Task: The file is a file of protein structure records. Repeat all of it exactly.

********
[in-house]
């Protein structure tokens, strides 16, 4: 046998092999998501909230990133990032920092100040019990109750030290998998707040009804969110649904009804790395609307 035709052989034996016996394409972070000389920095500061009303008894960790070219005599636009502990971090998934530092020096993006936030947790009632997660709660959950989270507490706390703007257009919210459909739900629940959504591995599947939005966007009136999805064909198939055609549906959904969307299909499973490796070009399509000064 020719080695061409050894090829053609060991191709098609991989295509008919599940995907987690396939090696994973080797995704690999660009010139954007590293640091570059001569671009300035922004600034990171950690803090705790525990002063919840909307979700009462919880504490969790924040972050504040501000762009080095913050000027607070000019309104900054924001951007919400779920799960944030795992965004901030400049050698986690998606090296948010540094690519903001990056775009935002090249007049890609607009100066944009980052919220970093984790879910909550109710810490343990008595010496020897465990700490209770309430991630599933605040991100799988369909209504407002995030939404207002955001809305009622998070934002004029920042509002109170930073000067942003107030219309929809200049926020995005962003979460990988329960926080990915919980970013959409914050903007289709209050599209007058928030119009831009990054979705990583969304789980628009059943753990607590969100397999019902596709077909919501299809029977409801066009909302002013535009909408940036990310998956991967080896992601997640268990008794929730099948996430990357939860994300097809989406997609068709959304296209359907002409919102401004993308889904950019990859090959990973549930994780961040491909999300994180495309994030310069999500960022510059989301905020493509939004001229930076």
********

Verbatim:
[in-house]
């Protein structure tokens, strides 16, 4: 046998092999998501909230990133990032920092100040019990109750030290998998707040009804969110649904009804790395609307 035709052989034996016996394409972070000389920095500061009303008894960790070219005599636009502990971090998934530092020096993006936030947790009632997660709660959950989270507490706390703007257009919210459909739900629940959504591995599947939005966007009136999805064909198939055609549906959904969307299909499973490796070009399509000064 020719080695061409050894090829053609060991191709098609991989295509008919599940995907987690396939090696994973080797995704690999660009010139954007590293640091570059001569671009300035922004600034990171950690803090705790525990002063919840909307979700009462919880504490969790924040972050504040501000762009080095913050000027607070000019309104900054924001951007919400779920799960944030795992965004901030400049050698986690998606090296948010540094690519903001990056775009935002090249007049890609607009100066944009980052919220970093984790879910909550109710810490343990008595010496020897465990700490209770309430991630599933605040991100799988369909209504407002995030939404207002955001809305009622998070934002004029920042509002109170930073000067942003107030219309929809200049926020995005962003979460990988329960926080990915919980970013959409914050903007289709209050599209007058928030119009831009990054979705990583969304789980628009059943753990607590969100397999019902596709077909919501299809029977409801066009909302002013535009909408940036990310998956991967080896992601997640268990008794929730099948996430990357939860994300097809989406997609068709959304296209359907002409919102401004993308889904950019990859090959990973549930994780961040491909999300994180495309994030310069999500960022510059989301905020493509939004001229930076």